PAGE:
The Napoleon of the bookshop for Colette, Christine (split off from Liliane) to her ways, Sabine (Napoleon’s sister) for Antoine.
Le Dernier métro
You ask a girl for her number and get the Time Lady (l’horloge parlante), a venerable joke. Madame was a great hit in The Cherry Orchard, she’s now in charge of Théâtre Montmartre, Jews are proscribed by the Occupation (the fate of Rosen, the actor, is discussed behind a Family Plot closed door). M. Steiner is in the cellar supervising things for the duration by way of a vent that brings him Paris air from the stage.
The new play is La Disparue, translated from the Norwegian mindful of critics, among whom the most potent is Daxiat, a French Nazi with a poison pen for the mysterious quanta of Judaism or female thinking on the stage (the portrait seemingly draws upon Ellsworth M. Toohey in King Vidor’s The Fountainhead).
Letters of denunciation fly about the city, and the director of Fahrenheit 451 is in a prime position, having bided his time, to calmly suggest the entire vraisemblance of a film that takes place mainly in the theater (Madame’s hotel, Nazi HQ, and a church also figure). Truffaut’s delay, among his perpetual “four or five projects at once”, may account in part for the uncommonly rich allusions brought to bear, Gaslight once seen in London by Steiner and nearly bought for the company, The Bicycle Thief related in an anecdote, Madame de... briefly suggested, Gone with the Wind waiting at the bookshop, A Star Is Born, even, and there are many other instances.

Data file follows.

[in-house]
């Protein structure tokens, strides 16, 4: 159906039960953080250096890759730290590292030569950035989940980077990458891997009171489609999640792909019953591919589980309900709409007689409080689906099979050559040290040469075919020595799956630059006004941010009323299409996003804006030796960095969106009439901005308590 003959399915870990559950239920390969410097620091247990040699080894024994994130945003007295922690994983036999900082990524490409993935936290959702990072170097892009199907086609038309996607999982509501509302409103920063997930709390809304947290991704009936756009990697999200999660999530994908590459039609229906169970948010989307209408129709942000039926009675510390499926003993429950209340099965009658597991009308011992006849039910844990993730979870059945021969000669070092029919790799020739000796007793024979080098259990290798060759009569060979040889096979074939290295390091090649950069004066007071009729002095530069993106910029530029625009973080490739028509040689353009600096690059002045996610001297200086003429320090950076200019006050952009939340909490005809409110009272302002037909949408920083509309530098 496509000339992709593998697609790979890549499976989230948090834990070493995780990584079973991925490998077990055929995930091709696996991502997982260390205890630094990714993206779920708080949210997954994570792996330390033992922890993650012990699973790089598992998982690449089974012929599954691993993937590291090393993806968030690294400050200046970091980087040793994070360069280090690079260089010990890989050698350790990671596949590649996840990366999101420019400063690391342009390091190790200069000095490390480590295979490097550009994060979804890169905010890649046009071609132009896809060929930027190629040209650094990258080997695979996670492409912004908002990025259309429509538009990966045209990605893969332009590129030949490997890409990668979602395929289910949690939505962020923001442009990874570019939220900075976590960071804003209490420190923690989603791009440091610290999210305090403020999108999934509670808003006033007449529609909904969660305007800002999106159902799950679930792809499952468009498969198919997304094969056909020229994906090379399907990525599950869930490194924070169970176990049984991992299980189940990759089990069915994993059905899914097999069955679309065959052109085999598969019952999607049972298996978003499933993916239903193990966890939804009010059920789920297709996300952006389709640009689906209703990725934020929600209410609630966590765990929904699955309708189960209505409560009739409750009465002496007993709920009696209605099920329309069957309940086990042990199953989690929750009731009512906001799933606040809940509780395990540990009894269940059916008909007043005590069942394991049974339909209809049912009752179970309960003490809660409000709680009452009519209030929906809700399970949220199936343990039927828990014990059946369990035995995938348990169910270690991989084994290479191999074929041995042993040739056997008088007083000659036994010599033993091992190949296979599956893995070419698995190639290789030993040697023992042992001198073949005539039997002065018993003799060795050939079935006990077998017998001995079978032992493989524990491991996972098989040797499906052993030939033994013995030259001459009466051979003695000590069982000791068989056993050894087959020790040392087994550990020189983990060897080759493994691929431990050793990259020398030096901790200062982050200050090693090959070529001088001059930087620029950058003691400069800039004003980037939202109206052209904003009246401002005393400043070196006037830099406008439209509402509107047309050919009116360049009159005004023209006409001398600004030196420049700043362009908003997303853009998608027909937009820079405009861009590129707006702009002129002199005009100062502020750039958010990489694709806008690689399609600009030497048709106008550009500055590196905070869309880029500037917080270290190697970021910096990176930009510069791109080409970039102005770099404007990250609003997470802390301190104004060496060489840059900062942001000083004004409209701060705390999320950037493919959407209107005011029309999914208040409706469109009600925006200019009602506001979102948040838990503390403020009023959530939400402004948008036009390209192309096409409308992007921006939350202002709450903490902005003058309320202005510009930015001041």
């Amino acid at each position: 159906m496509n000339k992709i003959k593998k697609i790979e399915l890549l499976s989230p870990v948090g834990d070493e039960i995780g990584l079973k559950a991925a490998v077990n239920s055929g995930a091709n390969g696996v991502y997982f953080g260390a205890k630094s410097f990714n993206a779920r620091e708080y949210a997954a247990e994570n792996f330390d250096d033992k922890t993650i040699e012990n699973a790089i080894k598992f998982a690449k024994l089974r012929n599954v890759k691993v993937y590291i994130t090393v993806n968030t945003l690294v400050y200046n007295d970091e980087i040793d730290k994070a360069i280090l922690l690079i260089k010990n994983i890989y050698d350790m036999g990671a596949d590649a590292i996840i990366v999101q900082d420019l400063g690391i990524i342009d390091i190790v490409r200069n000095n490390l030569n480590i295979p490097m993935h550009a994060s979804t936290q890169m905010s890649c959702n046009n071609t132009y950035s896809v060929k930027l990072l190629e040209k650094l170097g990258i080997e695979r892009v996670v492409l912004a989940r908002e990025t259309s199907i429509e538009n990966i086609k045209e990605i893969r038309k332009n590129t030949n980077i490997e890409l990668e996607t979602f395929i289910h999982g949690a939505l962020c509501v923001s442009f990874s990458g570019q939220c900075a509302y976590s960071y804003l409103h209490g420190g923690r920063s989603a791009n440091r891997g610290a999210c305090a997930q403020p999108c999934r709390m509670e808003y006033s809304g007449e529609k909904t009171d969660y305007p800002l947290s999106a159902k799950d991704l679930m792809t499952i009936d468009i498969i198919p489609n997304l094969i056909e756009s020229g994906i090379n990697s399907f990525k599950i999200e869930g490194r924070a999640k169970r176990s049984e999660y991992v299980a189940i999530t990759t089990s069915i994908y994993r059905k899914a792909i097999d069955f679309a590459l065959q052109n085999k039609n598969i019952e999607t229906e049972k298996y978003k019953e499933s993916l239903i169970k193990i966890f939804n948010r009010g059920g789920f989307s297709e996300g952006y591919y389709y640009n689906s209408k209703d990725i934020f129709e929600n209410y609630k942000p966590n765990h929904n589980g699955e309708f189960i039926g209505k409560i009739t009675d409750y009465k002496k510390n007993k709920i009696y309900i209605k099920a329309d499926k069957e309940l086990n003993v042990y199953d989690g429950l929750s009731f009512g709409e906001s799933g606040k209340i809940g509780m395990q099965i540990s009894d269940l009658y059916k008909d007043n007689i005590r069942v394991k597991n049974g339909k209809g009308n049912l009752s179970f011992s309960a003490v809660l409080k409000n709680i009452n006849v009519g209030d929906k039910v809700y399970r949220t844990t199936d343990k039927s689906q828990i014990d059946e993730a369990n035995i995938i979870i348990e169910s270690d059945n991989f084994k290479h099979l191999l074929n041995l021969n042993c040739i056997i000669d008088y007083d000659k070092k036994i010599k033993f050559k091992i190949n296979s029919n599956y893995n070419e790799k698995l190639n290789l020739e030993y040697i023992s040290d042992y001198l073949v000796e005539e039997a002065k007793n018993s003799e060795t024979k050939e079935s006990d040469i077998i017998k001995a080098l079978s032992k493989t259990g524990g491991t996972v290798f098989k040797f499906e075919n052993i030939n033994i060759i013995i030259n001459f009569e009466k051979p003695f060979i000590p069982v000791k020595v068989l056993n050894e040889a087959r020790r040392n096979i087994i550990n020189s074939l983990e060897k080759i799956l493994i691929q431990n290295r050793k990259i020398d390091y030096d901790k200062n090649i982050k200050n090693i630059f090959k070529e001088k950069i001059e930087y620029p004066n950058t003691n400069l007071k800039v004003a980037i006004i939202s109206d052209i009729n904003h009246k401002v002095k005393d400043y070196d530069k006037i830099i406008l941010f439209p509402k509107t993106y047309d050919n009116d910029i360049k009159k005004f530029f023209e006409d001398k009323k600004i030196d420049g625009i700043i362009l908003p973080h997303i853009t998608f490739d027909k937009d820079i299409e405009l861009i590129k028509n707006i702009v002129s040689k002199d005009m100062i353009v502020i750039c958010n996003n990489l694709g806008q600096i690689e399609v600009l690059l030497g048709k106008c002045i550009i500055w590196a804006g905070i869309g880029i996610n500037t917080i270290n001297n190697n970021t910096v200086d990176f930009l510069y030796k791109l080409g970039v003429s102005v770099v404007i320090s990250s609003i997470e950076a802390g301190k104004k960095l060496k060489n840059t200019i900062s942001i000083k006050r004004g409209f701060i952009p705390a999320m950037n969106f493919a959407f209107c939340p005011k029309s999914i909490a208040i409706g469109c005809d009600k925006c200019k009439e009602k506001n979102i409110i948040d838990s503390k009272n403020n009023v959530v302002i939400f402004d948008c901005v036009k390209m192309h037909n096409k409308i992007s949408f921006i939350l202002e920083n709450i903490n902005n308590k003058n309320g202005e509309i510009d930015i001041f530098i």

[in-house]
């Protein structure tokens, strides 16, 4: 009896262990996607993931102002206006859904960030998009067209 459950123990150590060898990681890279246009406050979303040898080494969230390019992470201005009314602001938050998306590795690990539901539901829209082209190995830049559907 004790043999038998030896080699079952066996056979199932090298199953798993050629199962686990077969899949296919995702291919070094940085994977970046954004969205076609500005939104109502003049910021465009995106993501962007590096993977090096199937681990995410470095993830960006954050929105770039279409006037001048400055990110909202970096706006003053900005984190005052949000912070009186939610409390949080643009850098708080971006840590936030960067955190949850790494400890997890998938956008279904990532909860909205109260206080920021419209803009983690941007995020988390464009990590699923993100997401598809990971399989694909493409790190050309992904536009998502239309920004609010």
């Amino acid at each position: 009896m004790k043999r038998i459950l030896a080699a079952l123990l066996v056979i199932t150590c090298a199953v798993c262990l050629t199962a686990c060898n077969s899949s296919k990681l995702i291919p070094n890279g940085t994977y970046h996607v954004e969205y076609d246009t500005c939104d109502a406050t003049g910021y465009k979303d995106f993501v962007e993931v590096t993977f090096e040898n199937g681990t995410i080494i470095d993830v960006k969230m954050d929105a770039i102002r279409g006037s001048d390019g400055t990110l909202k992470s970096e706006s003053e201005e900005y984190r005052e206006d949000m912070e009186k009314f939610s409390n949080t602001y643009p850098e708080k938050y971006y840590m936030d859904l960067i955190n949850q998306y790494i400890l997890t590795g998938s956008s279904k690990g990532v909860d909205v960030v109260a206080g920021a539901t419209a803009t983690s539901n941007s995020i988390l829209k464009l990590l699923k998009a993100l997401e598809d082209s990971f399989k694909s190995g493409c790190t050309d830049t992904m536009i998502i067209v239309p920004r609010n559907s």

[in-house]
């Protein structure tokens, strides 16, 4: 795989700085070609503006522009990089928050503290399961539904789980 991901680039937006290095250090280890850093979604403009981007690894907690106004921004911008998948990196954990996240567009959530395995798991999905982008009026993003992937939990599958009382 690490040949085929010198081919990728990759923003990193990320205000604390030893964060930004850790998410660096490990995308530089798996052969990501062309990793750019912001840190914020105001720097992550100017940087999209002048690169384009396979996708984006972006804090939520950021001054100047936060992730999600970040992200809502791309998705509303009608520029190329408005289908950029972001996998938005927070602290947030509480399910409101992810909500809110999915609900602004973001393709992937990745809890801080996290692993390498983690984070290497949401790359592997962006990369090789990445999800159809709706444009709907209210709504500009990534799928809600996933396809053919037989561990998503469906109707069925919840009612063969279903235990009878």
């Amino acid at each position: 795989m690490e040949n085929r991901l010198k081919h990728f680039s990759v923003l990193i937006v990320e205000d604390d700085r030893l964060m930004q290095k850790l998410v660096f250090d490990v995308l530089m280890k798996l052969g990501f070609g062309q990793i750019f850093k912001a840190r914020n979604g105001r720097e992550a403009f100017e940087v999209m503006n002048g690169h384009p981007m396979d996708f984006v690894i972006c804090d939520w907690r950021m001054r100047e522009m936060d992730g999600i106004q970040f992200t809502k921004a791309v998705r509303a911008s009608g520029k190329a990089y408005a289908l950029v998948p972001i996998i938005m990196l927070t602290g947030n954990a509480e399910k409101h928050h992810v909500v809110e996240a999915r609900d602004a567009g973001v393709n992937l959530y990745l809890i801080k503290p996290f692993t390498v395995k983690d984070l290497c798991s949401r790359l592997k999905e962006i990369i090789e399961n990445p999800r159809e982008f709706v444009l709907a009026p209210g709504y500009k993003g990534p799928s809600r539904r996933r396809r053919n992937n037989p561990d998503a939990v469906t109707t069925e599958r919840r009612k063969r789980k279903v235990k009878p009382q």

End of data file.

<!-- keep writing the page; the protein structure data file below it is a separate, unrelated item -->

Steiner hides (“he had no choice”), the new leading man gets the Time Lady, strikes out with theatrical frotteuses, influences the play, belongs to a Resistance group (he borrows Madame’s portable record-player to blow up Admiral Froelich), ejects Daxiat from a restaurant where the troupe is dining (the theater is investigated for “fictitious Aryanization” in the transfer of ownership from Steiner to Madame as a result), falls in love with Madame (who reciprocates), and joins the Resistance full-time.
The play is a hit, not counting Daxiat’s scurrilous review. The “suffering and joy” brought to the hero by his love for the heroine are the conventional symbols of theatrical endeavor.
The leading lady’s lines are fed to her out of her own mouth for the next play, The Magic Mountain, in a gag from La Nuit américaine. Steiner’s planned escape route is the one taken by Schoenberg (Truffaut tells us the inspiration for The Last Metro was the thought of Jouvet, if he had stayed). Vivement dimanche! is a complete essential reworking of the material.